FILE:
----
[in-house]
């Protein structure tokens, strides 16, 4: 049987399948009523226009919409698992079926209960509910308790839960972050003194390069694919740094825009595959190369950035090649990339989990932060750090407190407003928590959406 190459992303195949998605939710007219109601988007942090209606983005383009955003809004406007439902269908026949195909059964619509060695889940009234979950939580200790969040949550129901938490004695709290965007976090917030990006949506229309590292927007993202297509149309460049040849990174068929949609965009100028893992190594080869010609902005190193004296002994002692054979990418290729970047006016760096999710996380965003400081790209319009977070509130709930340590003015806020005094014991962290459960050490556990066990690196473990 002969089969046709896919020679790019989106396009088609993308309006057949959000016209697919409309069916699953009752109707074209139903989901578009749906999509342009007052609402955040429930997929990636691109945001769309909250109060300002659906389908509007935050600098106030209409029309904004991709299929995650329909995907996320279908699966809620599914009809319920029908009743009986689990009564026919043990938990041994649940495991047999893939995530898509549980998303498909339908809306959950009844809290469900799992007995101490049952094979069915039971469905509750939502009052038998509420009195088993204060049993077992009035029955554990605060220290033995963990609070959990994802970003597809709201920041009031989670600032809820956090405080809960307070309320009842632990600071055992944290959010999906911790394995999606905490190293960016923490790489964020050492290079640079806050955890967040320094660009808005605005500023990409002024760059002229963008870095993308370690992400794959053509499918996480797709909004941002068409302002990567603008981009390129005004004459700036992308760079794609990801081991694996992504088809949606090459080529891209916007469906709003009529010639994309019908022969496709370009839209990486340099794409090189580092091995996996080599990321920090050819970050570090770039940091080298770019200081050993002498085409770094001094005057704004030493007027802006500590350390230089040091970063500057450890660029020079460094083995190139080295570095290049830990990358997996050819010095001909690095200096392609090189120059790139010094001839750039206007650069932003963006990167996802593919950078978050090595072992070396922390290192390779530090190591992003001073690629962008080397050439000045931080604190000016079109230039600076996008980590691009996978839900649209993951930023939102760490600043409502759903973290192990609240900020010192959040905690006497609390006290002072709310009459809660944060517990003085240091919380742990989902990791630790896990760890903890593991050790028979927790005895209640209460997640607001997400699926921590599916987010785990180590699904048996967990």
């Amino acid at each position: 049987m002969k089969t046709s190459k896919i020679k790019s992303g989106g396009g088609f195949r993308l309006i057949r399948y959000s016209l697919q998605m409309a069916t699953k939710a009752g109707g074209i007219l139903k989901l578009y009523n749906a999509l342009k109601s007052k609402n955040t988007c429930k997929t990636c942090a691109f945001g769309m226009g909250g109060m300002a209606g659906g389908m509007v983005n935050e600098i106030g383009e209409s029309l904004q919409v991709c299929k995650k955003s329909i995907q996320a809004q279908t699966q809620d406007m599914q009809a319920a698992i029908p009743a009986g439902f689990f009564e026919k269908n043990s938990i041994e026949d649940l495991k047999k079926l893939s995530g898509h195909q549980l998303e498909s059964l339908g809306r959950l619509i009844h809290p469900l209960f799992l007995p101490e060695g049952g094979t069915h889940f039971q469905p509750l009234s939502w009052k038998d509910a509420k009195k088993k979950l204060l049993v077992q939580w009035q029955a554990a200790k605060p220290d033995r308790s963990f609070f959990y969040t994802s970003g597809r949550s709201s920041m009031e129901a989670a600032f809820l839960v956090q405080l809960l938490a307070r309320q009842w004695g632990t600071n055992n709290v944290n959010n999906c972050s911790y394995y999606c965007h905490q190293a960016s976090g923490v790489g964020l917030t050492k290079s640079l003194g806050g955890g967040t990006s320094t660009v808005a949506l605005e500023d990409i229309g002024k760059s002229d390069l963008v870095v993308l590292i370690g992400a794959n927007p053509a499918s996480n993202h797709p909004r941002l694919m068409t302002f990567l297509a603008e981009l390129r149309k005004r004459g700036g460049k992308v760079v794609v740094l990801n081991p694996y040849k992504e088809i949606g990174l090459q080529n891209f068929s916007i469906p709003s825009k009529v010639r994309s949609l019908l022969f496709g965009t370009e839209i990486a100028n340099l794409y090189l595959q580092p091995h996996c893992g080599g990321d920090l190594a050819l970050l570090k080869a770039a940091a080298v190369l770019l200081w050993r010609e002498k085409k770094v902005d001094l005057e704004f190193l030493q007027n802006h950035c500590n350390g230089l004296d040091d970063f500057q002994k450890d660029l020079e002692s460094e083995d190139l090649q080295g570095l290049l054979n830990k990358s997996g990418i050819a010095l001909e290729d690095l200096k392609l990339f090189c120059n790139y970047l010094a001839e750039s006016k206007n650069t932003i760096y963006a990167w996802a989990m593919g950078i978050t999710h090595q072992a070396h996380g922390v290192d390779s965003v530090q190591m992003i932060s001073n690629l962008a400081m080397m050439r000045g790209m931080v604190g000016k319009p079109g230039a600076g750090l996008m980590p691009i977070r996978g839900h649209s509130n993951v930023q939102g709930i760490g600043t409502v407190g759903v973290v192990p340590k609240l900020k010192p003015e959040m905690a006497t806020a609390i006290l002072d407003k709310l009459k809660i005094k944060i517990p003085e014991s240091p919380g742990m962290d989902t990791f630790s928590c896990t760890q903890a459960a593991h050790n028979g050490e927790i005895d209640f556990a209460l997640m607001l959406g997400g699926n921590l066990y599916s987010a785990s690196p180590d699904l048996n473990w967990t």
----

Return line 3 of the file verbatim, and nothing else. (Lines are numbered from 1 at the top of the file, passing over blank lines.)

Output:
């Amino acid at each position: 049987m002969k089969t046709s190459k896919i020679k790019s992303g989106g396009g088609f195949r993308l309006i057949r399948y959000s016209l697919q998605m409309a069916t699953k939710a009752g109707g074209i007219l139903k989901l578009y009523n749906a999509l342009k109601s007052k609402n955040t988007c429930k997929t990636c942090a691109f945001g769309m226009g909250g109060m300002a209606g659906g389908m509007v983005n935050e600098i106030g383009e209409s029309l904004q919409v991709c299929k995650k955003s329909i995907q996320a809004q279908t699966q809620d406007m599914q009809a319920a698992i029908p009743a009986g439902f689990f009564e026919k269908n043990s938990i041994e026949d649940l495991k047999k079926l893939s995530g898509h195909q549980l998303e498909s059964l339908g809306r959950l619509i009844h809290p469900l209960f799992l007995p101490e060695g049952g094979t069915h889940f039971q469905p509750l009234s939502w009052k038998d509910a509420k009195k088993k979950l204060l049993v077992q939580w009035q029955a554990a200790k605060p220290d033995r308790s963990f609070f959990y969040t994802s970003g597809r949550s709201s920041m009031e129901a989670a600032f809820l839960v956090q405080l809960l938490a307070r309320q009842w004695g632990t600071n055992n709290v944290n959010n999906c972050s911790y394995y999606c965007h905490q190293a960016s976090g923490v790489g964020l917030t050492k290079s640079l003194g806050g955890g967040t990006s320094t660009v808005a949506l605005e500023d990409i229309g002024k760059s002229d390069l963008v870095v993308l590292i370690g992400a794959n927007p053509a499918s996480n993202h797709p909004r941002l694919m068409t302002f990567l297509a603008e981009l390129r149309k005004r004459g700036g460049k992308v760079v794609v740094l990801n081991p694996y040849k992504e088809i949606g990174l090459q080529n891209f068929s916007i469906p709003s825009k009529v010639r994309s949609l019908l022969f496709g965009t370009e839209i990486a100028n340099l794409y090189l595959q580092p091995h996996c893992g080599g990321d920090l190594a050819l970050l570090k080869a770039a940091a080298v190369l770019l200081w050993r010609e002498k085409k770094v902005d001094l005057e704004f190193l030493q007027n802006h950035c500590n350390g230089l004296d040091d970063f500057q002994k450890d660029l020079e002692s460094e083995d190139l090649q080295g570095l290049l054979n830990k990358s997996g990418i050819a010095l001909e290729d690095l200096k392609l990339f090189c120059n790139y970047l010094a001839e750039s006016k206007n650069t932003i760096y963006a990167w996802a989990m593919g950078i978050t999710h090595q072992a070396h996380g922390v290192d390779s965003v530090q190591m992003i932060s001073n690629l962008a400081m080397m050439r000045g790209m931080v604190g000016k319009p079109g230039a600076g750090l996008m980590p691009i977070r996978g839900h649209s509130n993951v930023q939102g709930i760490g600043t409502v407190g759903v973290v192990p340590k609240l900020k010192p003015e959040m905690a006497t806020a609390i006290l002072d407003k709310l009459k809660i005094k944060i517990p003085e014991s240091p919380g742990m962290d989902t990791f630790s928590c896990t760890q903890a459960a593991h050790n028979g050490e927790i005895d209640f556990a209460l997640m607001l959406g997400g699926n921590l066990y599916s987010a785990s690196p180590d699904l048996n473990w967990t």